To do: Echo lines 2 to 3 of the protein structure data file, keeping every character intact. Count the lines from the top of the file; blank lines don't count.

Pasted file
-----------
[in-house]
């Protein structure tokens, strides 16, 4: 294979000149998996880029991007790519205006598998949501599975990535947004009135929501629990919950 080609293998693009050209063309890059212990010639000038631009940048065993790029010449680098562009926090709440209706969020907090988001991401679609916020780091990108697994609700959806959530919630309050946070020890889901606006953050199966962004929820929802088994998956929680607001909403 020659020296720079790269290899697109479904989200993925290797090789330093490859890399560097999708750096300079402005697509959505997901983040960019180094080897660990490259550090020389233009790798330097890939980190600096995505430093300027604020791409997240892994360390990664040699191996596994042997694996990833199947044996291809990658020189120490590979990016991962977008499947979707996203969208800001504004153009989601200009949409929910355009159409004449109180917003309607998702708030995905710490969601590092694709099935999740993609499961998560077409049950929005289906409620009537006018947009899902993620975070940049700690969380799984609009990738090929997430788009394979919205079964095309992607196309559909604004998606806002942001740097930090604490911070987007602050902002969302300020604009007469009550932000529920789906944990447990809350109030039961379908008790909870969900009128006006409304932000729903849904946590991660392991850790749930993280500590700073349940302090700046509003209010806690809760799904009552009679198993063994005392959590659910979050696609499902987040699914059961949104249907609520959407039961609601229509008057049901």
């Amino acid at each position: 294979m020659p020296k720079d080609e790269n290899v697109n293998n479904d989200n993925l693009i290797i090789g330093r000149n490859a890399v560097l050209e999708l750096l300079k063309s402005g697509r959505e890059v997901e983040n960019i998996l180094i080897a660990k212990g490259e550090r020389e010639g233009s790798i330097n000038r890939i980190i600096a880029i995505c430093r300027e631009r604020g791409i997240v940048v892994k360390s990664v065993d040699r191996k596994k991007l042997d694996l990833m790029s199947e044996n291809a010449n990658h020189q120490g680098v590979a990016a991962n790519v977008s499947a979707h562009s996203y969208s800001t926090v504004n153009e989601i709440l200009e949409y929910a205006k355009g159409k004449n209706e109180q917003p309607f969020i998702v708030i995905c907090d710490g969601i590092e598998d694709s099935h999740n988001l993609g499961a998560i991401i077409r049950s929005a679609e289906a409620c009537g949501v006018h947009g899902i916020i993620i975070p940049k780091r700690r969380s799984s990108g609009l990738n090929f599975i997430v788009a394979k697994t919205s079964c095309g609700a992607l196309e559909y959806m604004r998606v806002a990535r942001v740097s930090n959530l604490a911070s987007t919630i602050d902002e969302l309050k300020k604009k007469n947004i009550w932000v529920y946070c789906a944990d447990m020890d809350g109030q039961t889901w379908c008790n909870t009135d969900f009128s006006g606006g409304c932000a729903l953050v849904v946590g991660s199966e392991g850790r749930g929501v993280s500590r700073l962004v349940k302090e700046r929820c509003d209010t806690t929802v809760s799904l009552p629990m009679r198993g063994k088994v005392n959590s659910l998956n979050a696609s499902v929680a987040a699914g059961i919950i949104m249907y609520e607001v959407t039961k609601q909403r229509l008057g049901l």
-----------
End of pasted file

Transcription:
């Protein structure tokens, strides 16, 4: 294979000149998996880029991007790519205006598998949501599975990535947004009135929501629990919950 080609293998693009050209063309890059212990010639000038631009940048065993790029010449680098562009926090709440209706969020907090988001991401679609916020780091990108697994609700959806959530919630309050946070020890889901606006953050199966962004929820929802088994998956929680607001909403 020659020296720079790269290899697109479904989200993925290797090789330093490859890399560097999708750096300079402005697509959505997901983040960019180094080897660990490259550090020389233009790798330097890939980190600096995505430093300027604020791409997240892994360390990664040699191996596994042997694996990833199947044996291809990658020189120490590979990016991962977008499947979707996203969208800001504004153009989601200009949409929910355009159409004449109180917003309607998702708030995905710490969601590092694709099935999740993609499961998560077409049950929005289906409620009537006018947009899902993620975070940049700690969380799984609009990738090929997430788009394979919205079964095309992607196309559909604004998606806002942001740097930090604490911070987007602050902002969302300020604009007469009550932000529920789906944990447990809350109030039961379908008790909870969900009128006006409304932000729903849904946590991660392991850790749930993280500590700073349940302090700046509003209010806690809760799904009552009679198993063994005392959590659910979050696609499902987040699914059961949104249907609520959407039961609601229509008057049901």
């Amino acid at each position: 294979m020659p020296k720079d080609e790269n290899v697109n293998n479904d989200n993925l693009i290797i090789g330093r000149n490859a890399v560097l050209e999708l750096l300079k063309s402005g697509r959505e890059v997901e983040n960019i998996l180094i080897a660990k212990g490259e550090r020389e010639g233009s790798i330097n000038r890939i980190i600096a880029i995505c430093r300027e631009r604020g791409i997240v940048v892994k360390s990664v065993d040699r191996k596994k991007l042997d694996l990833m790029s199947e044996n291809a010449n990658h020189q120490g680098v590979a990016a991962n790519v977008s499947a979707h562009s996203y969208s800001t926090v504004n153009e989601i709440l200009e949409y929910a205006k355009g159409k004449n209706e109180q917003p309607f969020i998702v708030i995905c907090d710490g969601i590092e598998d694709s099935h999740n988001l993609g499961a998560i991401i077409r049950s929005a679609e289906a409620c009537g949501v006018h947009g899902i916020i993620i975070p940049k780091r700690r969380s799984s990108g609009l990738n090929f599975i997430v788009a394979k697994t919205s079964c095309g609700a992607l196309e559909y959806m604004r998606v806002a990535r942001v740097s930090n959530l604490a911070s987007t919630i602050d902002e969302l309050k300020k604009k007469n947004i009550w932000v529920y946070c789906a944990d447990m020890d809350g109030q039961t889901w379908c008790n909870t009135d969900f009128s006006g606006g409304c932000a729903l953050v849904v946590g991660s199966e392991g850790r749930g929501v993280s500590r700073l962004v349940k302090e700046r929820c509003d209010t806690t929802v809760s799904l009552p629990m009679r198993g063994k088994v005392n959590s659910l998956n979050a696609s499902v929680a987040a699914g059961i919950i949104m249907y609520e607001v959407t039961k609601q909403r229509l008057g049901l």